With winter comes shorter day length and landscape dormancy which makes the aroma, the feel, the sight of evergreen branches such a welcome addition to our homes during the Christmas season. Enjoy the sweet smell of Douglas Fir, the prickly personality of Spruce, the distinctive aroma of Fraser Fir (to my nose Fir has a hint of citrus) or the comfortable presence of Pine that makes you feel at home. Start with some welcoming containers of evergreen for your deck or entry steps. I like to use large ceramic pots that were used for flowering annuals during the growing season but any large pots will suffice. In November before the soil freezes hard, evergreen branches cut at a 45 degree angle to create a point can be pushed into the soil to arrange your festive welcome. If you’re potting up some new containers make sure to have some bags of thawed potting soil stored for use for when you’re ready to arrange. After your arrangement is made and left outdoors the soil will freeze and hold the branches in place. . Look around and be creative, you’ll be surprised how much there is to choose from. Some branches from a Holly, Dogwood or Ninebark shrub or Birch and Willow branches will make the perfect supplement to the evergreen boughs. Just make sure to check with your neighbors and get their permission before snipping in their yard so we keep everyone’s spirits bright.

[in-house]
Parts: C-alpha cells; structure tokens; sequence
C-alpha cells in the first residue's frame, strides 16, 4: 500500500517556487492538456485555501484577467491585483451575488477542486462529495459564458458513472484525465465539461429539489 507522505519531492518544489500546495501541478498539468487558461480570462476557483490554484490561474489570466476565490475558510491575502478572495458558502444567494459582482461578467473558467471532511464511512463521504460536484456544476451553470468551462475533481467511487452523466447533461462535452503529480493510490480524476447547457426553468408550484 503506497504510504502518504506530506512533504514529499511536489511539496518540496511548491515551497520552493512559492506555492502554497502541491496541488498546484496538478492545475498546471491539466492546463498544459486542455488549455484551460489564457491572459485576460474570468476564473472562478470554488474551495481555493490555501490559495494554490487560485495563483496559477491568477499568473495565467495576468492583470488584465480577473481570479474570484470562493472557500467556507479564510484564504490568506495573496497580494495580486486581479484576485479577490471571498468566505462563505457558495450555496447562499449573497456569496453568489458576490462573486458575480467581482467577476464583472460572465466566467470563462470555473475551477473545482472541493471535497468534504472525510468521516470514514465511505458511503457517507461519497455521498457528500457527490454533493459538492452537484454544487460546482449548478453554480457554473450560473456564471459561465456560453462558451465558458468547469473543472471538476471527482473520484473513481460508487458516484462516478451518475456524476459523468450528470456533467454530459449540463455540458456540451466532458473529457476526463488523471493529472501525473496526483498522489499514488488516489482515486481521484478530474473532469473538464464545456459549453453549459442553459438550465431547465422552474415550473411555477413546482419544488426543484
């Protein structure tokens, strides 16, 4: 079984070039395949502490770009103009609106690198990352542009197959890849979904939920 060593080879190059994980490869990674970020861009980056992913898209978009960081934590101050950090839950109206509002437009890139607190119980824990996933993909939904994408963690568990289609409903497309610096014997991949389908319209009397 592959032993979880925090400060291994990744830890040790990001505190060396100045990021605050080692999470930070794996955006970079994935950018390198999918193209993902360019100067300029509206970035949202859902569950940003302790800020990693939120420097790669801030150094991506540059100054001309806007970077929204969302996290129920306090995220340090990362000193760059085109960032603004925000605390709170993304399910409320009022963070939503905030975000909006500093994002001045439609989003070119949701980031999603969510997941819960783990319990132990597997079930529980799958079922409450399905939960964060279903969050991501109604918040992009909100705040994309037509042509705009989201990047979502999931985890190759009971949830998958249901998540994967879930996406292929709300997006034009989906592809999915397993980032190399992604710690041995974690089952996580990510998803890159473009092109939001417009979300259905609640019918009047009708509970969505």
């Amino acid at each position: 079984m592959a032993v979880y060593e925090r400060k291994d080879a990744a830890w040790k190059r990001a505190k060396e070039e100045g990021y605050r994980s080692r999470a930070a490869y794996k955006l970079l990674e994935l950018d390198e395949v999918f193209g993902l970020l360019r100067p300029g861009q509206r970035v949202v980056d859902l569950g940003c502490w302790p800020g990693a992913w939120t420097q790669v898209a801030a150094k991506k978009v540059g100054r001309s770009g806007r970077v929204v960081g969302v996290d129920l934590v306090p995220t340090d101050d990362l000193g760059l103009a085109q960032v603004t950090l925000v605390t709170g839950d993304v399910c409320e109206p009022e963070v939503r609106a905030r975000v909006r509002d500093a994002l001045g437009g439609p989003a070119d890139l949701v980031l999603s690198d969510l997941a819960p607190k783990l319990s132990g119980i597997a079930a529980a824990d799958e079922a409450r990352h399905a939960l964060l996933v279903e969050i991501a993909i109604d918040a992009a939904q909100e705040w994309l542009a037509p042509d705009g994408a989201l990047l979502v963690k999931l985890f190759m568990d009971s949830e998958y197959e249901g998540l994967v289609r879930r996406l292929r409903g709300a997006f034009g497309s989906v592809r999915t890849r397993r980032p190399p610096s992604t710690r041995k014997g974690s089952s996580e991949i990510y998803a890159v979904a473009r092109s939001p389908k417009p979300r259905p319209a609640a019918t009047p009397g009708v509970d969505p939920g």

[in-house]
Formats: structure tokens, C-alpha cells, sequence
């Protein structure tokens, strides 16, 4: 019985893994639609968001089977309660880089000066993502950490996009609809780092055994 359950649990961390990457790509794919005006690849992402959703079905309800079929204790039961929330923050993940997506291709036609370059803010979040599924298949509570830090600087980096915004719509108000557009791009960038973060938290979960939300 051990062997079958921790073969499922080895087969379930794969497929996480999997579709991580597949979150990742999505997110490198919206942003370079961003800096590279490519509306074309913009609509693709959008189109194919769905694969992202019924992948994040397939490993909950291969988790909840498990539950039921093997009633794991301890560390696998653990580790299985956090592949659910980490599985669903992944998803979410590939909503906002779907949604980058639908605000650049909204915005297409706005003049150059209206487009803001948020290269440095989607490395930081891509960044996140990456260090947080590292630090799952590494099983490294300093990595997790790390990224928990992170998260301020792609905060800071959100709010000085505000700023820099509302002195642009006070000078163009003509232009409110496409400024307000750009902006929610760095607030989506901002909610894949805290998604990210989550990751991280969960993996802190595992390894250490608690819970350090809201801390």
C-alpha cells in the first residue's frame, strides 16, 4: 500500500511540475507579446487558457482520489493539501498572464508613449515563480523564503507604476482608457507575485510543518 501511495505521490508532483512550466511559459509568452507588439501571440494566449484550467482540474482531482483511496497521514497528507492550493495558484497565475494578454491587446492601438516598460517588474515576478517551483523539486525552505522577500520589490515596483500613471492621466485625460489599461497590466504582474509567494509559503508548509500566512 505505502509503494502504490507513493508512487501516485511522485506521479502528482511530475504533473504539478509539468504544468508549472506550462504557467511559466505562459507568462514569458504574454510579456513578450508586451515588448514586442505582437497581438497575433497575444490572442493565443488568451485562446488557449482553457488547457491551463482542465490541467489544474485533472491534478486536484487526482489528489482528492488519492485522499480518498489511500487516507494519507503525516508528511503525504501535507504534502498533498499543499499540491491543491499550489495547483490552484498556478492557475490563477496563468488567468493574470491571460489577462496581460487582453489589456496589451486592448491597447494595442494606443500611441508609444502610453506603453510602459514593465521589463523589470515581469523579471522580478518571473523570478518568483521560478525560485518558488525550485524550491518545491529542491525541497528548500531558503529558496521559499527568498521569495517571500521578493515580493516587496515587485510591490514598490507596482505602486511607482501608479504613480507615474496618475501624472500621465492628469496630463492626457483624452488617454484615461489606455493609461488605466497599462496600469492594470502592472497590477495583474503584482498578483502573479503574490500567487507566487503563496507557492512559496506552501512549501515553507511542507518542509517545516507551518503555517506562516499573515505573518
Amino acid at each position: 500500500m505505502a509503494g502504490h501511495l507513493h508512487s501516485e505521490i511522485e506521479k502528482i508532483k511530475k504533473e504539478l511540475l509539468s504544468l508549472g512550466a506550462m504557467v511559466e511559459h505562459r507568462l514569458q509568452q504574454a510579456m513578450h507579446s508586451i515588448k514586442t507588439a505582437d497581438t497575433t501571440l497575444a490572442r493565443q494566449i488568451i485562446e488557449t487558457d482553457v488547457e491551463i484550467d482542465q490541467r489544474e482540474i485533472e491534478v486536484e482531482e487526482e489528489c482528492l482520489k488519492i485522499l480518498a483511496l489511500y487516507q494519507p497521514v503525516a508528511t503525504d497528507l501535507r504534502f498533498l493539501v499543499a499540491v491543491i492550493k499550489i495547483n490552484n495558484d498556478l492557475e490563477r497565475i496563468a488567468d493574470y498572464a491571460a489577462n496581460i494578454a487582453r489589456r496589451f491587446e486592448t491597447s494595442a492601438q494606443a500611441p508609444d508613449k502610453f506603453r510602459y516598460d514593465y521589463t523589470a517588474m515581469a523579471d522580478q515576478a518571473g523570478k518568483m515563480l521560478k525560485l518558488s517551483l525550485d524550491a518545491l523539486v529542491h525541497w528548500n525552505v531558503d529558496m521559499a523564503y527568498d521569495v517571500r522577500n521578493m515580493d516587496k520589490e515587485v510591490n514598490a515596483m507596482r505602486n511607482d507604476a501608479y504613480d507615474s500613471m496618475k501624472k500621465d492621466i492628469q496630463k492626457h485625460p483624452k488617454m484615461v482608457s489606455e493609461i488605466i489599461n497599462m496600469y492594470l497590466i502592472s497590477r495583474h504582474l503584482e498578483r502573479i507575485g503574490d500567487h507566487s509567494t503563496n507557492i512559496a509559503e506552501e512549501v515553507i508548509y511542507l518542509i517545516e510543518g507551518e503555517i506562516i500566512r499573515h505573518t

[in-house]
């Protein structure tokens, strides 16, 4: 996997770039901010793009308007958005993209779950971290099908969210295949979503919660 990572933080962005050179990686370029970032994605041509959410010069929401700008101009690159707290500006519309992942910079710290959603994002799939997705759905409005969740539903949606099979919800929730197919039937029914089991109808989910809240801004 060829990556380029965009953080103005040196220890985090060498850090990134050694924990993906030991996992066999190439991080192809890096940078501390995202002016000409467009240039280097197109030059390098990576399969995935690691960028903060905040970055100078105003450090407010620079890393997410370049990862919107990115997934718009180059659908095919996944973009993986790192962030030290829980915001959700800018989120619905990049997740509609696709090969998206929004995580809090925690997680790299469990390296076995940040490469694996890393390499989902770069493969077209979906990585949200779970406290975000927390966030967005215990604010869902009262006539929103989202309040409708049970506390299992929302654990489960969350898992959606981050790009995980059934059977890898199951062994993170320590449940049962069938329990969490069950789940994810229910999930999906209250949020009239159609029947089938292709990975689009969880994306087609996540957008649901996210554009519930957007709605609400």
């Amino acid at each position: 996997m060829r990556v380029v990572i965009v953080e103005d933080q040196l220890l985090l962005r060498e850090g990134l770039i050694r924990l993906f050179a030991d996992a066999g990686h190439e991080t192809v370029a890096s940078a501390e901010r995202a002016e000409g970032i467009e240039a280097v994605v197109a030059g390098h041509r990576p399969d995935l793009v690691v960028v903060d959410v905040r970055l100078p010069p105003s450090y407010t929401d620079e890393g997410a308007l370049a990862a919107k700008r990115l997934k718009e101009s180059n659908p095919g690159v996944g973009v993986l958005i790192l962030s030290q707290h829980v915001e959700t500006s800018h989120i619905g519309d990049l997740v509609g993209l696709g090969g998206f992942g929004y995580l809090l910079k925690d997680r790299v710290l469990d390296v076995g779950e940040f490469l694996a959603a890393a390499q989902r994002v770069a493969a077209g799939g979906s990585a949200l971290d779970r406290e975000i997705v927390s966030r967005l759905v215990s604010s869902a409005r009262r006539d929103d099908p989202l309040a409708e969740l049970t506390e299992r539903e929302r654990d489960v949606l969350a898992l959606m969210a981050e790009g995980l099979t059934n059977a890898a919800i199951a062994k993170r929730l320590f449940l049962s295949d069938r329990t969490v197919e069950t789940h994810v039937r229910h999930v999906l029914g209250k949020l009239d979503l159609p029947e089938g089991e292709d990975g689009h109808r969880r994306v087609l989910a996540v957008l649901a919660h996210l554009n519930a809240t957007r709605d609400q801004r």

A few evergreen wreaths and some evergreen garland will help make things merry and festive. I have found the use of the anti-wilt sprays of pine resin that we use on landscape plants in winter are very effective also in helping keep the needles green into January on fresh wreaths and garland.

Money grows on trees!

Oh my “raking” back as some would say when faced with the prospect of clearing leaves from their yard. “Maple” I can help you. Did you know money grows on trees? It’s not a “figleaf” of my imagination. Money does grow on trees and it happens in a couple ways during the fall season.

"Maple" I can help you?

“Maple” I can help you?